Little Amber may not know what a stock market is, but she certainly knows if Mom and/or Dad is feeling more stressed out than usual.
Many families are suffering from lost jobs, and many more are downright nervous or scared about the upswell of doom and gloom reports on the daily news. However, every diversity carries within it the seed of opportunity, and this can be a great time to strengthen your family.
These seven tips are guaranteed to allow your family, not only to survive, but to thrive during this economic downturn.
1. Extreme self care. That doesn’t necessarily mean spending more money, but ruthlessly carving out some time for goofing off can do more for your family than thousands of dollars in psychotherapy. Even in the best of times, parents tend to overextend themselves. Do whatever it takes to get some additional hours to yourself.
2. Attitude of Gratitude. No matter how bad things seem, you’re better off financially than most of the rest of the world. Make it a family project to find things for which to be grateful. Make a gratitude poster and let everyone add to it. Last year, I felt that my youngest child was too picky about everything, nothing ever seemed to please her. I bought a stencil set and had her make a small poster that read simply “Attitude of Gratitude.” On occasion, I ask her to read what’s on that poster. Recently, she caught me complaining and said, “Mom, try to focus on what is working.”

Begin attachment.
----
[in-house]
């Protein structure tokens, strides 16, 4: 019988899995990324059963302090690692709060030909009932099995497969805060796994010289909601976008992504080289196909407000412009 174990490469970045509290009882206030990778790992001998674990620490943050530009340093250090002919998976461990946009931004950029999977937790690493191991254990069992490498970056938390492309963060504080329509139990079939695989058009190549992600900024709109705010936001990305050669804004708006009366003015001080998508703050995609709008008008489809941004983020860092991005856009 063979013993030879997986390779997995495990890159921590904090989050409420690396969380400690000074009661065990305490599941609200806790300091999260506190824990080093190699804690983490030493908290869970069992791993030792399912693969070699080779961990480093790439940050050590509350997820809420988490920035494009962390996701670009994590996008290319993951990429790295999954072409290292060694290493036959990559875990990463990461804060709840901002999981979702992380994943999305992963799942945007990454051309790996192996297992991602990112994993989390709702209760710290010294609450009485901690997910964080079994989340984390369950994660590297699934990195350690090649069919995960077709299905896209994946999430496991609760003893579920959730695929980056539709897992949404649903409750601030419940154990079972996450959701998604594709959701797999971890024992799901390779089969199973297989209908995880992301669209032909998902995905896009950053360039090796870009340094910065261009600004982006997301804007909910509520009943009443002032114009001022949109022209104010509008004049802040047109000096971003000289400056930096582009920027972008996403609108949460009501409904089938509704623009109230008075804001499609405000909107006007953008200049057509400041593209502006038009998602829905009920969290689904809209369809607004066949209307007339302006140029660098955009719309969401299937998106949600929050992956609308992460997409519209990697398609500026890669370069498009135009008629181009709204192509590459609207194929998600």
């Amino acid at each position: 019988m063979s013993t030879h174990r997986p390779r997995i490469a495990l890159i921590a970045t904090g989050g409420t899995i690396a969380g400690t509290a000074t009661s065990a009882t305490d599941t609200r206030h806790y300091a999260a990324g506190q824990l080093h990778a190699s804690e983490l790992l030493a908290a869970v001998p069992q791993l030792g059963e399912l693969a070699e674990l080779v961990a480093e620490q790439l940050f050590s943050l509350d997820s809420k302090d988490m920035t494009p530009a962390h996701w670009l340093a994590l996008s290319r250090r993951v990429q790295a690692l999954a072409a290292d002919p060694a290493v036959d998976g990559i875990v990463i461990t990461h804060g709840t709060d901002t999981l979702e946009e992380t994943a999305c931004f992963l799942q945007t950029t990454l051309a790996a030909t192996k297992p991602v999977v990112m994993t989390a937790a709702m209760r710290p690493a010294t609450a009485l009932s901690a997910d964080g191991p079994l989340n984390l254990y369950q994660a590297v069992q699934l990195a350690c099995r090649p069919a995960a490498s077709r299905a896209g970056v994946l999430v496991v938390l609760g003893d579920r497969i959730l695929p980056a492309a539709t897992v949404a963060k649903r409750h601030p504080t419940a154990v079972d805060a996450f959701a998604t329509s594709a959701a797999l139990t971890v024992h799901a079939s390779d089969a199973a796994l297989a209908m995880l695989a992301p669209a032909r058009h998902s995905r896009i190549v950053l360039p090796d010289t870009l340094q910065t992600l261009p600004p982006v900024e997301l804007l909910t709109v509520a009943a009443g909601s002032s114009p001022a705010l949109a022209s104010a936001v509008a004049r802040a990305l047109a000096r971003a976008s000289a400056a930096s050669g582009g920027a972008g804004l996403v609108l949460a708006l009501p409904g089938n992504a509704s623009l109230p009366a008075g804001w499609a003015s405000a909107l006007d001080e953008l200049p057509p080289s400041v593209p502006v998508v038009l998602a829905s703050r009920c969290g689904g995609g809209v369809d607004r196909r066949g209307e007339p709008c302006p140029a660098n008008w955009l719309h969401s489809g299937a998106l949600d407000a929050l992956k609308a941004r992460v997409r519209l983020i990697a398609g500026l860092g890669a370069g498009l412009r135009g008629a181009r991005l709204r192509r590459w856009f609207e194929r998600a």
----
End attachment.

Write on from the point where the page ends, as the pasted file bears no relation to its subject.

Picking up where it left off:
3. Strategic Spending. Telling your kids or yourself that you “can’t afford that” usually makes everyone want it more and feel sorry for themselves. Transform your thinking about not spending into strategic spending. Give an alternate explanation for not purchasing something: I don’t want to spend money on that right now.
4. Simplify. Saying “no” to others can be saying “yes” to your own family. Take this opportunity to stop doing so many things. Make a list of the family’s activities and arrange them in order of importance. Chop off the bottom fourth of the list. No need to explain more than, “This isn’t a good time for me to take on this additional responsibility.”
5. Play games. Replace one hour of television with games. Apples to Apples is my current favorite, bunco is good, all card games are fun, and your children probably have several games in the closet they haven’t looked at in months. Playing a game gets everyone focused on the same thing, and worry is out the window.
6. Sleep more. One night a week, put yourself in bed before 9 p.m. Even if it takes a while to get to sleep, just lay there and relax.
7. Professional help. If your family is struggling with debt or losing a home, get professional help to deal with creditors.
Remember, this too, shall pass. Focus on the present and find the good stuff around you.